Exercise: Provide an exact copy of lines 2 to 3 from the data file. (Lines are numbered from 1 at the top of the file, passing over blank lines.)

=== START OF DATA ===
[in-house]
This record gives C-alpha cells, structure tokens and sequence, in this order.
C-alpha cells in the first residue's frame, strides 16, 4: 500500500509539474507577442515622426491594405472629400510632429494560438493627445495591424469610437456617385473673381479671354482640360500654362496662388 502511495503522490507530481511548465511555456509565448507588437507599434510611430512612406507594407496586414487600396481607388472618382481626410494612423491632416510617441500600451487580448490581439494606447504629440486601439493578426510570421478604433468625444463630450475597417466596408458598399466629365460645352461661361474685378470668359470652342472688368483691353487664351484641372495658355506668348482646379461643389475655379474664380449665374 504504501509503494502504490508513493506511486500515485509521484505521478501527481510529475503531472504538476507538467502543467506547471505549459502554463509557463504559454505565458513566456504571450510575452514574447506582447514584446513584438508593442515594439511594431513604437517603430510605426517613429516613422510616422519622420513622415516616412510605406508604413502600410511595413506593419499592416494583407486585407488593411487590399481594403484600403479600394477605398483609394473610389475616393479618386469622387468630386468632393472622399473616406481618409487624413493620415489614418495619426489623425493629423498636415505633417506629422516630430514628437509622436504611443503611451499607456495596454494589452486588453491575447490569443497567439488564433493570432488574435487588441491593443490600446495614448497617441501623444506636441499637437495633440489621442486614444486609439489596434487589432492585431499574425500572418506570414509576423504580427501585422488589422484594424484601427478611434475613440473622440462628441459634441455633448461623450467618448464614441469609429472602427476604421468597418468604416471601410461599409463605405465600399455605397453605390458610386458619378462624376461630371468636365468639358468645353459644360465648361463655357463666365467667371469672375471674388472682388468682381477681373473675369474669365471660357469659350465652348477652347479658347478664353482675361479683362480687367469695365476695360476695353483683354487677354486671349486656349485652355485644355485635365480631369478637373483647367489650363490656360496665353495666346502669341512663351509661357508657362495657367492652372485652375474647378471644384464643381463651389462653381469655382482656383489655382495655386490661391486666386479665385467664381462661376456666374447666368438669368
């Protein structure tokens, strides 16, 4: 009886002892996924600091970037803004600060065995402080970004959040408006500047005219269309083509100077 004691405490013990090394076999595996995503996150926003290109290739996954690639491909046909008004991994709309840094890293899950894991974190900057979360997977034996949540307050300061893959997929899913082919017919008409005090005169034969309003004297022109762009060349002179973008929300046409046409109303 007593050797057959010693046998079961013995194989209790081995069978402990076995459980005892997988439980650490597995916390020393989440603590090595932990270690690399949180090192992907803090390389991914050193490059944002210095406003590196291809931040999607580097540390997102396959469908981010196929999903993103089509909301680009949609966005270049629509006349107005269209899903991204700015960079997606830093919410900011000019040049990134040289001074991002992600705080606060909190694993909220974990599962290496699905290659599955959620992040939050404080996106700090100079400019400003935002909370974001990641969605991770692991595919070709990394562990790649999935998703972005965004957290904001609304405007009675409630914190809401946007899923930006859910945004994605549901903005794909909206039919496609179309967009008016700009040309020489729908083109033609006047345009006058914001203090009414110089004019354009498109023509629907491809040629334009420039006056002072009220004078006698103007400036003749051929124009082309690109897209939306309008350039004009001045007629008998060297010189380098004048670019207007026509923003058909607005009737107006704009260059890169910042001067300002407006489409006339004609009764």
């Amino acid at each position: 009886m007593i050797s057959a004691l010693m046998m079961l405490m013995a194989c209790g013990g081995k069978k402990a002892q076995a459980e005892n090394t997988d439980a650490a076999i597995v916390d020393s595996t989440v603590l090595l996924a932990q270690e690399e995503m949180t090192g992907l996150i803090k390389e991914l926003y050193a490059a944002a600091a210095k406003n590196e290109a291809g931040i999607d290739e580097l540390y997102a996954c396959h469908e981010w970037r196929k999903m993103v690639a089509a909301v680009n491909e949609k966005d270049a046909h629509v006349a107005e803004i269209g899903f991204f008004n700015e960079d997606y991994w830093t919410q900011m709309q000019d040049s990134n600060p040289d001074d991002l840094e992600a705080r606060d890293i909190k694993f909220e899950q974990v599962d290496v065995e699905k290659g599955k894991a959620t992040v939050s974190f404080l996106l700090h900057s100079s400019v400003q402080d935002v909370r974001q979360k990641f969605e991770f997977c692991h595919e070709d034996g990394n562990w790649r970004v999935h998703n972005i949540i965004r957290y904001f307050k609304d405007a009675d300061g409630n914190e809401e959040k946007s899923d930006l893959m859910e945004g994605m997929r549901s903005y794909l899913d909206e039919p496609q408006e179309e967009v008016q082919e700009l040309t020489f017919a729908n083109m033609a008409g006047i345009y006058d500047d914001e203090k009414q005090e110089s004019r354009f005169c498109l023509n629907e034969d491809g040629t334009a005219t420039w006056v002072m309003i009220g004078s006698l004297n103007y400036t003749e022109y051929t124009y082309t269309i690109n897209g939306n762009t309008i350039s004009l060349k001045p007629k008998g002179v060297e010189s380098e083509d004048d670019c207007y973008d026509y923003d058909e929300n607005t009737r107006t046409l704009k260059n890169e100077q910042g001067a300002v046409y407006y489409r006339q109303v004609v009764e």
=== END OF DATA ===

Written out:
This record gives C-alpha cells, structure tokens and sequence, in this order.
C-alpha cells in the first residue's frame, strides 16, 4: 500500500509539474507577442515622426491594405472629400510632429494560438493627445495591424469610437456617385473673381479671354482640360500654362496662388 502511495503522490507530481511548465511555456509565448507588437507599434510611430512612406507594407496586414487600396481607388472618382481626410494612423491632416510617441500600451487580448490581439494606447504629440486601439493578426510570421478604433468625444463630450475597417466596408458598399466629365460645352461661361474685378470668359470652342472688368483691353487664351484641372495658355506668348482646379461643389475655379474664380449665374 504504501509503494502504490508513493506511486500515485509521484505521478501527481510529475503531472504538476507538467502543467506547471505549459502554463509557463504559454505565458513566456504571450510575452514574447506582447514584446513584438508593442515594439511594431513604437517603430510605426517613429516613422510616422519622420513622415516616412510605406508604413502600410511595413506593419499592416494583407486585407488593411487590399481594403484600403479600394477605398483609394473610389475616393479618386469622387468630386468632393472622399473616406481618409487624413493620415489614418495619426489623425493629423498636415505633417506629422516630430514628437509622436504611443503611451499607456495596454494589452486588453491575447490569443497567439488564433493570432488574435487588441491593443490600446495614448497617441501623444506636441499637437495633440489621442486614444486609439489596434487589432492585431499574425500572418506570414509576423504580427501585422488589422484594424484601427478611434475613440473622440462628441459634441455633448461623450467618448464614441469609429472602427476604421468597418468604416471601410461599409463605405465600399455605397453605390458610386458619378462624376461630371468636365468639358468645353459644360465648361463655357463666365467667371469672375471674388472682388468682381477681373473675369474669365471660357469659350465652348477652347479658347478664353482675361479683362480687367469695365476695360476695353483683354487677354486671349486656349485652355485644355485635365480631369478637373483647367489650363490656360496665353495666346502669341512663351509661357508657362495657367492652372485652375474647378471644384464643381463651389462653381469655382482656383489655382495655386490661391486666386479665385467664381462661376456666374447666368438669368